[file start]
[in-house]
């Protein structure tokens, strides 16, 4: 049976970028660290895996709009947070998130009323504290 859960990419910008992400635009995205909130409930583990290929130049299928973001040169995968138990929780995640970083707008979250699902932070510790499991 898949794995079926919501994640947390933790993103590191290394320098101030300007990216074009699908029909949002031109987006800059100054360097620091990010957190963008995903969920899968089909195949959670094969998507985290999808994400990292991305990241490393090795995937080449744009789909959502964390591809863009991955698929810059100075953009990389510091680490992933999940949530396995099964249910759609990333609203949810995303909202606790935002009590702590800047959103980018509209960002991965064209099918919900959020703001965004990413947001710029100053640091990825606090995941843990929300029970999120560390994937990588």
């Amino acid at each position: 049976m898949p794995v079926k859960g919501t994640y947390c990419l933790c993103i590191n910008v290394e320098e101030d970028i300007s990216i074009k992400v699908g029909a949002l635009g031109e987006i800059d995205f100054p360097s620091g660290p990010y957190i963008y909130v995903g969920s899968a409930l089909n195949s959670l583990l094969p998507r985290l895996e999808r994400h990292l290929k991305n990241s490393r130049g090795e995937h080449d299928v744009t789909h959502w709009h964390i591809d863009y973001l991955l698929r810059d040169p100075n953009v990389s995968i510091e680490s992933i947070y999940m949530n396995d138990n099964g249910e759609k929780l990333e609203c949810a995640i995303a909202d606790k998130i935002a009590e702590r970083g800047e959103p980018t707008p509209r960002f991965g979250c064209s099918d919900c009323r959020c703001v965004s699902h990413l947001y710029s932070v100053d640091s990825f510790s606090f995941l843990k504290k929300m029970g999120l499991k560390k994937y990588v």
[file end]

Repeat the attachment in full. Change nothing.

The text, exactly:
[in-house]
């Protein structure tokens, strides 16, 4: 049976970028660290895996709009947070998130009323504290 859960990419910008992400635009995205909130409930583990290929130049299928973001040169995968138990929780995640970083707008979250699902932070510790499991 898949794995079926919501994640947390933790993103590191290394320098101030300007990216074009699908029909949002031109987006800059100054360097620091990010957190963008995903969920899968089909195949959670094969998507985290999808994400990292991305990241490393090795995937080449744009789909959502964390591809863009991955698929810059100075953009990389510091680490992933999940949530396995099964249910759609990333609203949810995303909202606790935002009590702590800047959103980018509209960002991965064209099918919900959020703001965004990413947001710029100053640091990825606090995941843990929300029970999120560390994937990588």
């Amino acid at each position: 049976m898949p794995v079926k859960g919501t994640y947390c990419l933790c993103i590191n910008v290394e320098e101030d970028i300007s990216i074009k992400v699908g029909a949002l635009g031109e987006i800059d995205f100054p360097s620091g660290p990010y957190i963008y909130v995903g969920s899968a409930l089909n195949s959670l583990l094969p998507r985290l895996e999808r994400h990292l290929k991305n990241s490393r130049g090795e995937h080449d299928v744009t789909h959502w709009h964390i591809d863009y973001l991955l698929r810059d040169p100075n953009v990389s995968i510091e680490s992933i947070y999940m949530n396995d138990n099964g249910e759609k929780l990333e609203c949810a995640i995303a909202d606790k998130i935002a009590e702590r970083g800047e959103p980018t707008p509209r960002f991965g979250c064209s099918d919900c009323r959020c703001v965004s699902h990413l947001y710029s932070v100053d640091s990825f510790s606090f995941l843990k504290k929300m029970g999120l499991k560390k994937y990588v």